Just 12 percent of American households use personal financial management software, but they account for 75 percent of the profits made by all US banks.
5 percent of Internet sites get 75 percent of all Web traffic.
Studies in leading North American banks consistently show that 15-25 percent of each bank’s customers generate 80-95 percent of the bank’s profits.
In the last month, I sent 572 emails to 134 different people. My most long-suffering friend got 103 emails—18 percent of emails to less than 1 percent of recipients. A total of 18 people received 400 emails—70 percent of emails to just over 13 percent of people. The top 38 recipients had a total of 476 emails from me—28 percent of correspondents got 83 percent of emails.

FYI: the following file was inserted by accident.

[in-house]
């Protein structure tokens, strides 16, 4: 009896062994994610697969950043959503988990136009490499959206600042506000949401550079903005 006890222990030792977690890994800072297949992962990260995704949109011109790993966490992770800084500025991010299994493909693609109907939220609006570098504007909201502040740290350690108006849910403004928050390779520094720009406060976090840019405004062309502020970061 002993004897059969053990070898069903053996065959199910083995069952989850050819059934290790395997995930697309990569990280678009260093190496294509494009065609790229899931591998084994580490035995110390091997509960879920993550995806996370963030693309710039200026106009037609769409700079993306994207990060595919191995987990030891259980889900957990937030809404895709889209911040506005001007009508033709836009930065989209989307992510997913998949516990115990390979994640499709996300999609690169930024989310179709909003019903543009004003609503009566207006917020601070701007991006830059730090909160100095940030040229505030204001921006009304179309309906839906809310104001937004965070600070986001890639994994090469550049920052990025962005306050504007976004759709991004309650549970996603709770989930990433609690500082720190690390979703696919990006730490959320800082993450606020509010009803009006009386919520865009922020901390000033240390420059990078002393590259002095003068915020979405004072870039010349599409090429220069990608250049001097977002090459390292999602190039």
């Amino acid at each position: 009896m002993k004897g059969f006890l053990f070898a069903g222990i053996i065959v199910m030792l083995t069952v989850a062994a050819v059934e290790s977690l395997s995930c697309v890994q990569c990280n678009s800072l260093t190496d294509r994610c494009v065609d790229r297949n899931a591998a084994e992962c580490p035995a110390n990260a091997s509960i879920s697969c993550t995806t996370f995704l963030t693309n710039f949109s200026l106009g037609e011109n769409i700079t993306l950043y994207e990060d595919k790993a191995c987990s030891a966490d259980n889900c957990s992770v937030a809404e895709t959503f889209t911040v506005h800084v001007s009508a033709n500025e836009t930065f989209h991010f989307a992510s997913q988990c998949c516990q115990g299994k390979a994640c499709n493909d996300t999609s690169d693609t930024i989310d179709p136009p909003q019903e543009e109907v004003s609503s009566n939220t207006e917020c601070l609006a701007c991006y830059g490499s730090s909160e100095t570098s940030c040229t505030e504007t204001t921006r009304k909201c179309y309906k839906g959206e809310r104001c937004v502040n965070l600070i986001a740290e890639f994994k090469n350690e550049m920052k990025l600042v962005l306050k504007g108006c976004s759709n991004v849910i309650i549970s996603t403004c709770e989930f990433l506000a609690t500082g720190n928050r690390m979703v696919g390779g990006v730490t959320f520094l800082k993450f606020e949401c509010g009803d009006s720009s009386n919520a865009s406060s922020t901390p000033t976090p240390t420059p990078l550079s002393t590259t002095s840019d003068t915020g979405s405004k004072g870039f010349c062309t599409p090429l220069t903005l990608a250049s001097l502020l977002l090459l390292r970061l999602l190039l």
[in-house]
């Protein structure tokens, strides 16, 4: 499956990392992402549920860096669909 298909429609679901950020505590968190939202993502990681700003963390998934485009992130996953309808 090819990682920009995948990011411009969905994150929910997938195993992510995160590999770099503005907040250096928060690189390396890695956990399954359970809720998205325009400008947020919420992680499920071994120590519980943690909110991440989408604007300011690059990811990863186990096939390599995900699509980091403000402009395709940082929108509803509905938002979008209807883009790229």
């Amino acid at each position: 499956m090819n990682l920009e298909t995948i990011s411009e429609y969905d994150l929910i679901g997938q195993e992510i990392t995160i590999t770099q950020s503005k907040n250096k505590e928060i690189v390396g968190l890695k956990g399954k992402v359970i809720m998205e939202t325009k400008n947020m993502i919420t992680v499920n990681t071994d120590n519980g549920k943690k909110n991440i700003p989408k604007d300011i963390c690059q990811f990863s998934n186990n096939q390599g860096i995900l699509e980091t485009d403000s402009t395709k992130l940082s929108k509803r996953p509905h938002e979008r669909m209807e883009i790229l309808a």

The 20th Century accounted for a tiny fraction of 1 percent of human history — just 0.00025 of it — but it hosted 20 percent of all human years lived since history began.
4 percent of the world’s people speak 60 percent of its languages, but the most popular 11⁄2 percent of languages are used by 90 percent of us.
The 80/20 principle is now established as the way that numbers work for nearly everything related to wealth, economics, business, and much of everyday life. Pareto’s Law remains alive and well.
But only recently has attention begun to shift to another principle, one that is even more compelling than the 80/20 principle. The new discovery—the 16x principle—is logically derived from 80/20. If the 80/20 principle is true, as countless investigations prove, then the 16x principle is true. And that’s terrific news for everyone, because it means we can all change how we do things and get 16 times greater results.
End of sample.